Fah Thai Magazine Nov/Dec 2017


“FAH THAI” is the in-flight magazine of Bangkok Airways Public Company Limited and is edited and published by MPMI Group Ltd.






3D Art

Following its success in Thailand,

“Art in Paradise” – the world’s

biggest 3D Art museum – finally

makes it to Vietnam’s booming

resort town of Danang. Its popularity

may transcend that of other cultural

spots like museums as the largescale

three-dimensional art pieces

try to tempt visitors with its brand

of humour and entertainment. Art

in Paradise Danang showcases a

collection of more than 130 unique

and extraordinary three-dimensional

art pieces.

With ‘Art in Paradise Danang’,

you enter a modern white building at

C2 Block at 10 Tran Nhan Tong Street

with anticipation. Then, shoes are

requested to be taken off. Next is a

surprising sight and a mind-blowing

look at 3D art collections like that of

a dark creepy tower, the Smurfs and

a Flying Carpet. They look real,

if startling, in all dimensions.

Distributed in several large rooms,

the artwork done by South Korean

artists is impressive in scale and

dimension. People will try to strike

the silliest pose and before you know

it, you’ll want to do the same, like

trying to tame a lion. Open daily from

9am to 10pm, facebook.com/aipdanang,

+84 91 159 11 00


Hoi An, a UNESCO World Heritage Site 45 minutes south of

Danang, will turn off city lights and let moonlight transform

the ancient port town into a magical night; complemented

with flickering light from candles and silk lanterns. The

riverside town, with its mix of eras and styles that range from

wooden Chinese shophouses and temples to colourful French

colonial buildings and the iconic Japanese Covered Bridge,

celebrates the Hoi An Lantern Festival every full moon night,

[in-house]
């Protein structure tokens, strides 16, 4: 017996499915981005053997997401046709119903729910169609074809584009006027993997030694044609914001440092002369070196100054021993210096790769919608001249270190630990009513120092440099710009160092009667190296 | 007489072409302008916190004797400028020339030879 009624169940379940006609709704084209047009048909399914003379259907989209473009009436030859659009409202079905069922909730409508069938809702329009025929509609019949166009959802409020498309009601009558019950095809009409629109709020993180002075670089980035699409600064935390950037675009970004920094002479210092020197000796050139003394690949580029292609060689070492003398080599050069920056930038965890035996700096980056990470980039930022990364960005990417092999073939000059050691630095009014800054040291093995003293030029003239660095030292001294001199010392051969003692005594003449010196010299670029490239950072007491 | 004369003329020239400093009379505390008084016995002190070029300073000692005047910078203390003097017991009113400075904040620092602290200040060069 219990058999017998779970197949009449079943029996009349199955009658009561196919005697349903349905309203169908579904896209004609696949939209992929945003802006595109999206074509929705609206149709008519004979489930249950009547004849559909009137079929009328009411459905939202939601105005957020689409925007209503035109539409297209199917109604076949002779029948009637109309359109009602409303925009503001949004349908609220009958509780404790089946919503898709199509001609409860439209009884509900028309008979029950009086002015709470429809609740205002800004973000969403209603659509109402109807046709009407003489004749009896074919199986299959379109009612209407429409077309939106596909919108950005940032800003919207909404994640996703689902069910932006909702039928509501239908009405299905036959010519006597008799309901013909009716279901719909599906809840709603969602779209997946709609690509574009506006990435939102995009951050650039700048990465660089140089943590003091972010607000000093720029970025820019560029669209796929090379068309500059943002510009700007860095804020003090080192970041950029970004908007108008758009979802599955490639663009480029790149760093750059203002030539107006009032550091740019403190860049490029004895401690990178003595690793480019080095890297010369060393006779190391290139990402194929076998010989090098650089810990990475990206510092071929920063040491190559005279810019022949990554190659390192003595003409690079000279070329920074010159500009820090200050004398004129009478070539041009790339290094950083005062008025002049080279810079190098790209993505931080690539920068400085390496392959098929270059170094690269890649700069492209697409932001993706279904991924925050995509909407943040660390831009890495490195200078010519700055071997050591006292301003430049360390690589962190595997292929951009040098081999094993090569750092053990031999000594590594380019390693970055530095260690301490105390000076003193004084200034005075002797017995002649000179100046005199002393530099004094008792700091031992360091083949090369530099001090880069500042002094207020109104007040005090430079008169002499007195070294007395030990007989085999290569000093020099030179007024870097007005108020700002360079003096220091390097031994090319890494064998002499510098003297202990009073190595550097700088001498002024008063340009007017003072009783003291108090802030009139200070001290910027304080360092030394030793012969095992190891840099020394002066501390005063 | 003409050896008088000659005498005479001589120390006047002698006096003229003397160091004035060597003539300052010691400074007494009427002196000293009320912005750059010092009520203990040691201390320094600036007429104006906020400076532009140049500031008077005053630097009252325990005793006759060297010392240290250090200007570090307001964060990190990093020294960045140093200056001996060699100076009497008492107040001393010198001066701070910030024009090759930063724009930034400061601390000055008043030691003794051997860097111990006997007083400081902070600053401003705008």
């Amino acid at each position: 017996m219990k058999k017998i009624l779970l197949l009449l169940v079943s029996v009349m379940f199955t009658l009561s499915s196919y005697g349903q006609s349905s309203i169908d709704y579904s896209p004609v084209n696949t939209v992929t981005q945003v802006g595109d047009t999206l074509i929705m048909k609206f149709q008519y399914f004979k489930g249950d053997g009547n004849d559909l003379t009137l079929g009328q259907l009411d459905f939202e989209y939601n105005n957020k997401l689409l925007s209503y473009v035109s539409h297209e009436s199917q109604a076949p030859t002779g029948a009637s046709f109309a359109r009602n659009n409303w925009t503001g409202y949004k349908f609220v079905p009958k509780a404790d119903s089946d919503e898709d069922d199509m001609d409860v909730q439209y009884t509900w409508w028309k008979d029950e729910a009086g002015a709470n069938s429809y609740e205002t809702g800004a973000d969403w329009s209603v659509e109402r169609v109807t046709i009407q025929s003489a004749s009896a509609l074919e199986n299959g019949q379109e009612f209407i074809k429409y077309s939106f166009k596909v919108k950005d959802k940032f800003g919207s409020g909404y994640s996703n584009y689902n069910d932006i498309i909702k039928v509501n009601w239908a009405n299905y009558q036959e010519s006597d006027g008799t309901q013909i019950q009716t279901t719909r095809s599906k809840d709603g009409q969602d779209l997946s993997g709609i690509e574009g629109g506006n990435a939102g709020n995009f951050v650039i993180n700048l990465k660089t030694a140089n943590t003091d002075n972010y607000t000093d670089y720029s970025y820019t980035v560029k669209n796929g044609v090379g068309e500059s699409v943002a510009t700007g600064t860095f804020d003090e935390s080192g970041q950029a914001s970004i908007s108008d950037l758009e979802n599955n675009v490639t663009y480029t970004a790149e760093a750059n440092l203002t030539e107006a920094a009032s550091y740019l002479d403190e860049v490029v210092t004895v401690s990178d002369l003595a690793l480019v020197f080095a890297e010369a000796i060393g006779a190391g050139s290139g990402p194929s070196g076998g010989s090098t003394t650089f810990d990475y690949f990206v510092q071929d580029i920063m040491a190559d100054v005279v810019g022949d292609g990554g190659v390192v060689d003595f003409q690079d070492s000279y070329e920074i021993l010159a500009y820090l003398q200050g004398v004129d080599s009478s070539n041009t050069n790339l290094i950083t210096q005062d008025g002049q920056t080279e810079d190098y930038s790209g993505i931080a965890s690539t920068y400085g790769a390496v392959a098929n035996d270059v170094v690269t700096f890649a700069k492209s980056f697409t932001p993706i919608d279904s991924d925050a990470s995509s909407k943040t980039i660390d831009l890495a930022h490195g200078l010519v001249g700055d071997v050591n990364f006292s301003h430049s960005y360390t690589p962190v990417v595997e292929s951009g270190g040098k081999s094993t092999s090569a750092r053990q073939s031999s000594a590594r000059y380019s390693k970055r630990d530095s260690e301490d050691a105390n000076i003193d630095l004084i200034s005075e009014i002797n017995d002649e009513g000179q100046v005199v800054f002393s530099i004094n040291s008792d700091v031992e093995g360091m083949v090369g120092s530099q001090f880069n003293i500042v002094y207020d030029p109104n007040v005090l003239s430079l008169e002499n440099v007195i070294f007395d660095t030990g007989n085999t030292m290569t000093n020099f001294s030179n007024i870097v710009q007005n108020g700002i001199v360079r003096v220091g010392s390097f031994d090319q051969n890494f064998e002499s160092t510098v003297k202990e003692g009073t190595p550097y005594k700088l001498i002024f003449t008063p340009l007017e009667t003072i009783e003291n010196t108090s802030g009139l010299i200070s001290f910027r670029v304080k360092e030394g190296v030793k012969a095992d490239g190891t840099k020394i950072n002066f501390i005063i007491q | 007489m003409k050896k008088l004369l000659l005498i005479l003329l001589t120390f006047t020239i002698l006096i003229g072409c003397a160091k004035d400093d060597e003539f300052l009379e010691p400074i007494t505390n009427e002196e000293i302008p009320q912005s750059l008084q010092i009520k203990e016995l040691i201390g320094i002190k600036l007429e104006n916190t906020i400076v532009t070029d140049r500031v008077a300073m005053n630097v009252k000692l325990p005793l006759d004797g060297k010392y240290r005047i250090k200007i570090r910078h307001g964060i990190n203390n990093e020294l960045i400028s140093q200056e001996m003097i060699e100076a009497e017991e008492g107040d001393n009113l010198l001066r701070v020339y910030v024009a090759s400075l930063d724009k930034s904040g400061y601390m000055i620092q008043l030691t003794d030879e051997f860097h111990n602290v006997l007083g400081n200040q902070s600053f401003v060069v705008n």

and November and December are the best times to enjoy the

fresh air and enjoy the atmospheric town lit up. The two last

full moons of the year are on November 2 and December 1.


Known as the capital of motorcycles, Ho

Chi Minh City has more than four million

bikes and another 1,500 are added each

year. The Vietnamese believe their scooters

and mopeds can carry anyone – including

the tourists – to anywhere, anytime.

Like Audrey Hepburn and Gregory Peck

did in “Roman Holiday”, visitors can enjoy

a larger dose of adventure on a vintage

Vespa in Ho Chi Minh City. Tours offered

by Vietnam Vespa Adventures transport

visitors to the city’s lesser-know areas on

beautifully restored vintage scooters.

A well-versed local guide leads halfday

options like the “Insider’s Saigon”,

traversing through the streets for views of

city life including local stops past temples

smoky with incense sticks in the old

Cholon nieghbourhood, or places where

bird owners gather on weekend mornings

as they take their tweeting pets out for

the day. Significant places in history, like

the spot where the Buddhist monk Thich

Quang Duc burned himself to death, are

covered in the tour.

Snarling traffic and negotiating through

historic street blocks and alleys make

motorcycles the obvious vehicle of choice.

When cars and buses stop at red lights,

scooters fill the gaps and try to stay at

the front row. Before traffic lights turn

green, tourists exchange greetings with

local riders and riders themselves flirt with

drivers. Yet the romance is fleeting. As

soon as the lights change, scooters dash

away on their journey. vespaadventures.com


The annual Luang Prabang Film Festival (LPFF) returns to the

ancient Lao capital on December 8-13, transforming the fabled

riverside town into an open-air cinema. The festival showcases

a range of feature film screenings, short film programmes, panel

discussions, and events. This year, LPFF audiences and visitors alike

can look forward to a continuation of the SPOTLIGHT programme

with a new focus on Thailand, led by Bangkok Post writer Kong

Rithdee. With a current Thai film industry flourishing across many

genres, this year’s SPOTLIGHT on Thai films should be fascinating

for festivalgoers. One of Asia’s most ambitious cinematic events,

LPFF might be the world’s only film festival held in a location

without a single movie theatre. The festival has become known as

an unmissable event for filmmakers from across the region, with

plenty of networking opportunities with professionals from the

ever-expanding Southeast Asian film industry. LPFF also stands

apart from other film festivals in that it gives audience members

intimate access to filmmakers, whether it be after their screenings,

at public discussions, or at festival events. lpfilmfest.org


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